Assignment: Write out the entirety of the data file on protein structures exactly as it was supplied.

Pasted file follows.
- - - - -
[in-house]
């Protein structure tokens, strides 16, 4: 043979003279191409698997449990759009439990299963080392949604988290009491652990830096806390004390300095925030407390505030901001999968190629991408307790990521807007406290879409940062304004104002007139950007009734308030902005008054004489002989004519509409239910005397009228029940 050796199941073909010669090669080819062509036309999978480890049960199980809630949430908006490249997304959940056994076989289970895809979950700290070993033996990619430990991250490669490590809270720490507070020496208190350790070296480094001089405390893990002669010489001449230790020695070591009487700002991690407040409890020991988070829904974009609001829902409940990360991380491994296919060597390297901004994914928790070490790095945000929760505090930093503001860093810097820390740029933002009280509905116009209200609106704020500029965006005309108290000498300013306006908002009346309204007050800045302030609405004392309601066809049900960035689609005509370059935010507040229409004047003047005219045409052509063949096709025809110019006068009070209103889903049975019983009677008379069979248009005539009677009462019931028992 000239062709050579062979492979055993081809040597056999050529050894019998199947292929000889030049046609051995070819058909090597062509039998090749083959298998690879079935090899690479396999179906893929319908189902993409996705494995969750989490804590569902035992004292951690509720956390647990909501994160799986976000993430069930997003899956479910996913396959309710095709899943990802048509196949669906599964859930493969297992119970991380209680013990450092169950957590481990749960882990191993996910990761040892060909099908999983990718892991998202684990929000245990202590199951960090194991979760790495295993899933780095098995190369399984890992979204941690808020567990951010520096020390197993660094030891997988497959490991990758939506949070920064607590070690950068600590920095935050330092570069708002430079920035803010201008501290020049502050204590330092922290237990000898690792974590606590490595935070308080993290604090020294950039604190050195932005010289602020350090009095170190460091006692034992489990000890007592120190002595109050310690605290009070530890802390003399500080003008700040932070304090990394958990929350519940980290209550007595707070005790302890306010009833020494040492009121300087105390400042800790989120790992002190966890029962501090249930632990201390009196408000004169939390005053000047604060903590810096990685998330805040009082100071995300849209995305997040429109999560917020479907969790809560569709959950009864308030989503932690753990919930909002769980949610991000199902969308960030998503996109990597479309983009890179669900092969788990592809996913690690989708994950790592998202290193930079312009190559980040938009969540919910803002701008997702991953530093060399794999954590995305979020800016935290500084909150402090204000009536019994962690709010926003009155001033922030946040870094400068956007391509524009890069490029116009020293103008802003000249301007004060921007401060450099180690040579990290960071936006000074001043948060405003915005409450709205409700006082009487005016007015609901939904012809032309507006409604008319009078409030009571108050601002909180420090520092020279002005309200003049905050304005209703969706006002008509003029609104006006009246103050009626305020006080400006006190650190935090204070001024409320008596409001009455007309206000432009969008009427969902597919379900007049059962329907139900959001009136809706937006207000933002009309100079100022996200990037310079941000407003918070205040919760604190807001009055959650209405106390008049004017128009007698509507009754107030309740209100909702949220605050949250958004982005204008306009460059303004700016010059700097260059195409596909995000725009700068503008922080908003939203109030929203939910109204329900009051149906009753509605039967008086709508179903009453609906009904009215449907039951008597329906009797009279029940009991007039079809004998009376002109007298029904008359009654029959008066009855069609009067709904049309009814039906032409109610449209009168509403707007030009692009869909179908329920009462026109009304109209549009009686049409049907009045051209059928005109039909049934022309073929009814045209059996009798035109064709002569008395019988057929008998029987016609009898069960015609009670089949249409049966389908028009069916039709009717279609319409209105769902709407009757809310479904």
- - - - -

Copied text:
[in-house]
């Protein structure tokens, strides 16, 4: 043979003279191409698997449990759009439990299963080392949604988290009491652990830096806390004390300095925030407390505030901001999968190629991408307790990521807007406290879409940062304004104002007139950007009734308030902005008054004489002989004519509409239910005397009228029940 050796199941073909010669090669080819062509036309999978480890049960199980809630949430908006490249997304959940056994076989289970895809979950700290070993033996990619430990991250490669490590809270720490507070020496208190350790070296480094001089405390893990002669010489001449230790020695070591009487700002991690407040409890020991988070829904974009609001829902409940990360991380491994296919060597390297901004994914928790070490790095945000929760505090930093503001860093810097820390740029933002009280509905116009209200609106704020500029965006005309108290000498300013306006908002009346309204007050800045302030609405004392309601066809049900960035689609005509370059935010507040229409004047003047005219045409052509063949096709025809110019006068009070209103889903049975019983009677008379069979248009005539009677009462019931028992 000239062709050579062979492979055993081809040597056999050529050894019998199947292929000889030049046609051995070819058909090597062509039998090749083959298998690879079935090899690479396999179906893929319908189902993409996705494995969750989490804590569902035992004292951690509720956390647990909501994160799986976000993430069930997003899956479910996913396959309710095709899943990802048509196949669906599964859930493969297992119970991380209680013990450092169950957590481990749960882990191993996910990761040892060909099908999983990718892991998202684990929000245990202590199951960090194991979760790495295993899933780095098995190369399984890992979204941690808020567990951010520096020390197993660094030891997988497959490991990758939506949070920064607590070690950068600590920095935050330092570069708002430079920035803010201008501290020049502050204590330092922290237990000898690792974590606590490595935070308080993290604090020294950039604190050195932005010289602020350090009095170190460091006692034992489990000890007592120190002595109050310690605290009070530890802390003399500080003008700040932070304090990394958990929350519940980290209550007595707070005790302890306010009833020494040492009121300087105390400042800790989120790992002190966890029962501090249930632990201390009196408000004169939390005053000047604060903590810096990685998330805040009082100071995300849209995305997040429109999560917020479907969790809560569709959950009864308030989503932690753990919930909002769980949610991000199902969308960030998503996109990597479309983009890179669900092969788990592809996913690690989708994950790592998202290193930079312009190559980040938009969540919910803002701008997702991953530093060399794999954590995305979020800016935290500084909150402090204000009536019994962690709010926003009155001033922030946040870094400068956007391509524009890069490029116009020293103008802003000249301007004060921007401060450099180690040579990290960071936006000074001043948060405003915005409450709205409700006082009487005016007015609901939904012809032309507006409604008319009078409030009571108050601002909180420090520092020279002005309200003049905050304005209703969706006002008509003029609104006006009246103050009626305020006080400006006190650190935090204070001024409320008596409001009455007309206000432009969008009427969902597919379900007049059962329907139900959001009136809706937006207000933002009309100079100022996200990037310079941000407003918070205040919760604190807001009055959650209405106390008049004017128009007698509507009754107030309740209100909702949220605050949250958004982005204008306009460059303004700016010059700097260059195409596909995000725009700068503008922080908003939203109030929203939910109204329900009051149906009753509605039967008086709508179903009453609906009904009215449907039951008597329906009797009279029940009991007039079809004998009376002109007298029904008359009654029959008066009855069609009067709904049309009814039906032409109610449209009168509403707007030009692009869909179908329920009462026109009304109209549009009686049409049907009045051209059928005109039909049934022309073929009814045209059996009798035109064709002569008395019988057929008998029987016609009898069960015609009670089949249409049966389908028009069916039709009717279609319409209105769902709407009757809310479904």